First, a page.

Not at all. I have the ability to look through a budget and see a picture. I have the ability to look into neighborhoods and see the potential. I have the ability to connect with people. Those are the characteristics of a good mayor. …

I've been watching people play the video game for 19 years. It's so damn exciting that I finally get my chance that there's nothing fearful about it. It's more anticipation.

Which raises the question: What video game do you think running a city will be most like?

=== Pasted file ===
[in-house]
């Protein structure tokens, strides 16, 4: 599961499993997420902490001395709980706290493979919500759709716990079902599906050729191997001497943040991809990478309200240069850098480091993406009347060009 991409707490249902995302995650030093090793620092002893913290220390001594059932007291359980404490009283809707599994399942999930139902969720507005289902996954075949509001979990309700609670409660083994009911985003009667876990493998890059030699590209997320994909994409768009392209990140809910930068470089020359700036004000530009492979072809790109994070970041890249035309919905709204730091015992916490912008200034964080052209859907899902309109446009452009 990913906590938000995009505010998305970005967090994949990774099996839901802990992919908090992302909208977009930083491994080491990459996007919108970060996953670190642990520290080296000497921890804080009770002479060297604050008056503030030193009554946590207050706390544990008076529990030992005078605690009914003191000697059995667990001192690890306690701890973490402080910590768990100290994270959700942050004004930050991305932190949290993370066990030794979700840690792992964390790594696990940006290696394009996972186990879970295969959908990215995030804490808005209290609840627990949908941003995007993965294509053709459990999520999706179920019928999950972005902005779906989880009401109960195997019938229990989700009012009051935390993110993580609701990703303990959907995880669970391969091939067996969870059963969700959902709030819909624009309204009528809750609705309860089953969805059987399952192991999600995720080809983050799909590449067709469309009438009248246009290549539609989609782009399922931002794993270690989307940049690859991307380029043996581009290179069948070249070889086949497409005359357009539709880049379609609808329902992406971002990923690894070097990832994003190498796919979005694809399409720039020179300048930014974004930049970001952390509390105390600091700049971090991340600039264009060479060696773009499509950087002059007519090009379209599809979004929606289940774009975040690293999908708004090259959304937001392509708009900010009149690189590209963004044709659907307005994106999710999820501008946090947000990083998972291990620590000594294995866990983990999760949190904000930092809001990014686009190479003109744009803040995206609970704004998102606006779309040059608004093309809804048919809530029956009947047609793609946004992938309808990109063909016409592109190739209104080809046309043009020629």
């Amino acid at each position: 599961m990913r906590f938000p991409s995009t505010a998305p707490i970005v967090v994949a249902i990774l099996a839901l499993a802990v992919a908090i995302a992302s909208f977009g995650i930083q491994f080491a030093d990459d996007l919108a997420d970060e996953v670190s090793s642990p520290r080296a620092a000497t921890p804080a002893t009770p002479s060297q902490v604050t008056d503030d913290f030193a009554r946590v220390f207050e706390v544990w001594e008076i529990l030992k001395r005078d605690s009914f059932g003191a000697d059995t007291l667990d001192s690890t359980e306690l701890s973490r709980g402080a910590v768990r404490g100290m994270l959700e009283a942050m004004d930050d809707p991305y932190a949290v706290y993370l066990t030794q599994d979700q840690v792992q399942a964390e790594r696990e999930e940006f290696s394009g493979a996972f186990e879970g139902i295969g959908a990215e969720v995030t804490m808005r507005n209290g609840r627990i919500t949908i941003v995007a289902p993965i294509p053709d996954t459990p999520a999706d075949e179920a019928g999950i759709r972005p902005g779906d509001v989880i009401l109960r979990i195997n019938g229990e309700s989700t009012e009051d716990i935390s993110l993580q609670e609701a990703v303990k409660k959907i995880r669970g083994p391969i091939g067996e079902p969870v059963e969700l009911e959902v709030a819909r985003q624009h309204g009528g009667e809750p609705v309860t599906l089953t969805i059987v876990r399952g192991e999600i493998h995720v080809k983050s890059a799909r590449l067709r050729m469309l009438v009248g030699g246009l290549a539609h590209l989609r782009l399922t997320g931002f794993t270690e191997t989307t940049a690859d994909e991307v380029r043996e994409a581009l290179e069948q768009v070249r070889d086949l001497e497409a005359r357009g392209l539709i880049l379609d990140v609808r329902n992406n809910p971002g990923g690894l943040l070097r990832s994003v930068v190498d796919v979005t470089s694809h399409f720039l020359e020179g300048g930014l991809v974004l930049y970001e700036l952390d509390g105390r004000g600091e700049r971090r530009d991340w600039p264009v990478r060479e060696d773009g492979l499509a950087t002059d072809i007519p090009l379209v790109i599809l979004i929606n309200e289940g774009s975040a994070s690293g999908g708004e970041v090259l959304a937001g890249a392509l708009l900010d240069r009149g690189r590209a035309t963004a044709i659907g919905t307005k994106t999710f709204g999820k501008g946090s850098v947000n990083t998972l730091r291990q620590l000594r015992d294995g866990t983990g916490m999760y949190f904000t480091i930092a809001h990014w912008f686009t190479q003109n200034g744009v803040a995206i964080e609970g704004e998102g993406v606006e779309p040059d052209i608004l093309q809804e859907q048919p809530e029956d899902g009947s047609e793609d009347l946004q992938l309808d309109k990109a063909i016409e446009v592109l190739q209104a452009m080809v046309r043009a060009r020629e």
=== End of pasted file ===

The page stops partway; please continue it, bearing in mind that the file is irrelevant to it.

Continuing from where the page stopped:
[Bally Midway's 1983 game] Tapper. You're a bartender and you have to run around as the customers come in and the beers are coming out. It's impossible to keep up. The people keep coming down, and they get angry if you don't give them their beer. And you have to get the empty glasses, too.